Child Care

  • Will Biden Reverse 50 Years of Failure on Child Care Policy?

    by Anna K. Danziger Halperin

    Achieving better childcare policy requires recognizing women may be both mothers and workers, and moving past ideological views that women's economic independence is against the interest of families. 

  • A New Deal, This Time for Everyone

    The New Deal emphasized that American democracy must be healthy for its economy to enjoy legitimacy, and vice versa. It's time, says NYT editor Binyamin Appelbaum, to extend that commitment to the economic participation of women. 

  • A Forgotten Campaign To Support ‘Displaced Homemakers’ May Help Women Today

    by Suzanne Kahn

    A 1970s initiative by feminist Tish Sommers for legislation to help women who had worked at home as caregivers to more easily reenter the paid workforce. Her preferred term "displaced homemaker" emphasized the economic importance of domestic care work most often performed by women and women's vulnerability to economic disruption and provides a useful way to think about solutions to the problems caused by COVID today.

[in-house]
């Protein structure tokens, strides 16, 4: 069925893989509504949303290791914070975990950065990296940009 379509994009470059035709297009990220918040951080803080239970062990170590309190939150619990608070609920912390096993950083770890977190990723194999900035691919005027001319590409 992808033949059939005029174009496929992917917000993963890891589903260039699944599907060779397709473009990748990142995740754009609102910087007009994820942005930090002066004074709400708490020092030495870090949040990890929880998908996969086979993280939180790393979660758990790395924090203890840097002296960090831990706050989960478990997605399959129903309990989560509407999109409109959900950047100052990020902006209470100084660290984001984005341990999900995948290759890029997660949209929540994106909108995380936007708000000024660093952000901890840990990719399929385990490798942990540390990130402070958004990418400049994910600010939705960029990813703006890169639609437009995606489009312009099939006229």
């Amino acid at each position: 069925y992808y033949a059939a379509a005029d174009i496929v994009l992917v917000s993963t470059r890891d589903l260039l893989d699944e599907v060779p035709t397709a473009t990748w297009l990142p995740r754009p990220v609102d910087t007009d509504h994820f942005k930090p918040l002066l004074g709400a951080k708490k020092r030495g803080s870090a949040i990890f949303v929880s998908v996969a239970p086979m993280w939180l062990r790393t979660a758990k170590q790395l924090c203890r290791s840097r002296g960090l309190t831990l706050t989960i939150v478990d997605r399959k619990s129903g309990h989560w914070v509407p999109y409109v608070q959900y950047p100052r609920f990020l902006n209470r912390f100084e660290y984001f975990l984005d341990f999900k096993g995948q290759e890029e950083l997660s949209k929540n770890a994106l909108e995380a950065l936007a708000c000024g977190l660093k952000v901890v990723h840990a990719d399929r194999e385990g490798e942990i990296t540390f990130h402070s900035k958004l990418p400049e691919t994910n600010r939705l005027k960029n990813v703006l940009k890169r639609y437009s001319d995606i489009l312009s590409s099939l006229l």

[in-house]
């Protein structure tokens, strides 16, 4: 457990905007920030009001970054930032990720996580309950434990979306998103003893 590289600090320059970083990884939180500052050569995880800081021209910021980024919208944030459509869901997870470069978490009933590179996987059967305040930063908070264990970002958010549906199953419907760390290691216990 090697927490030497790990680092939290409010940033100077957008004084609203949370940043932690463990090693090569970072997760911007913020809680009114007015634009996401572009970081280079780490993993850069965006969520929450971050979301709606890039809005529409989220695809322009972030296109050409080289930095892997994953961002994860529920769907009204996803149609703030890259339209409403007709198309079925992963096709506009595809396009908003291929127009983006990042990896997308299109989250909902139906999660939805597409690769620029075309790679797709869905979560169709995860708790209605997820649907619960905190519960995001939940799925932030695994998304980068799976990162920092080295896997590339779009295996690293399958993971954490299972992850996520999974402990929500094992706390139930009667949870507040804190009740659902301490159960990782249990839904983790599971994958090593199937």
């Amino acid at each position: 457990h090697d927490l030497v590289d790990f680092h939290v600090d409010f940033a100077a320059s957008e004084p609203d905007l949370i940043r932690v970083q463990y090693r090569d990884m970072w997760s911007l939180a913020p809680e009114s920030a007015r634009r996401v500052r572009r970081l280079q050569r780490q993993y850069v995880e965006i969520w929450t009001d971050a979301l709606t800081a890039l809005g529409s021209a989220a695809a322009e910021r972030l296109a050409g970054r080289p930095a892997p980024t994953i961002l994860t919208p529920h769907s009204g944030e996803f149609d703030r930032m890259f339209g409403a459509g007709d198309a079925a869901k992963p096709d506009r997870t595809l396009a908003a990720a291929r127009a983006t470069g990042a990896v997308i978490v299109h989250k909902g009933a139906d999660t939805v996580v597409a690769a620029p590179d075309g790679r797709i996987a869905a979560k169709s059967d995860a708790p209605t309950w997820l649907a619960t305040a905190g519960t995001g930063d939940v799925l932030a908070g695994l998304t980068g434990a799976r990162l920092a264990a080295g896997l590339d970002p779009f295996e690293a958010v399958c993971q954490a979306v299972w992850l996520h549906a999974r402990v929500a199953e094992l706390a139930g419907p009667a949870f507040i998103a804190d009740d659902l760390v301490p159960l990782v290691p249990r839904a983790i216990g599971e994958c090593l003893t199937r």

• Richard Nixon Bears Responsibility for the Pandemic’s Child-Care Crisis

    by Anna K. Danziger Halperin

    Today’s child-care crisis may have been fueled by the outbreak, but it is not new. It has been simmering below the surface for decades and can be traced back to President Richard M. Nixon’s 1971 veto of federally funded universal child care.

  • Why Are Child Care Programs Open When Schools Are Not?

    Drs. Robert Pianta and Myra Jones-Taylor expressed hope that parents’ pandemic experiences of working while juggling care and education will lead to a newfound appreciation for both elements, and the modern economy’s reliance on them.

  • The Coronavirus Is a Disaster for Feminism

    by Helen Lewis

    When people note that Shakespeare and Newton did some of their best work while England was ravaged by the plague, there is an obvious response: Neither of them had child-care responsibilities.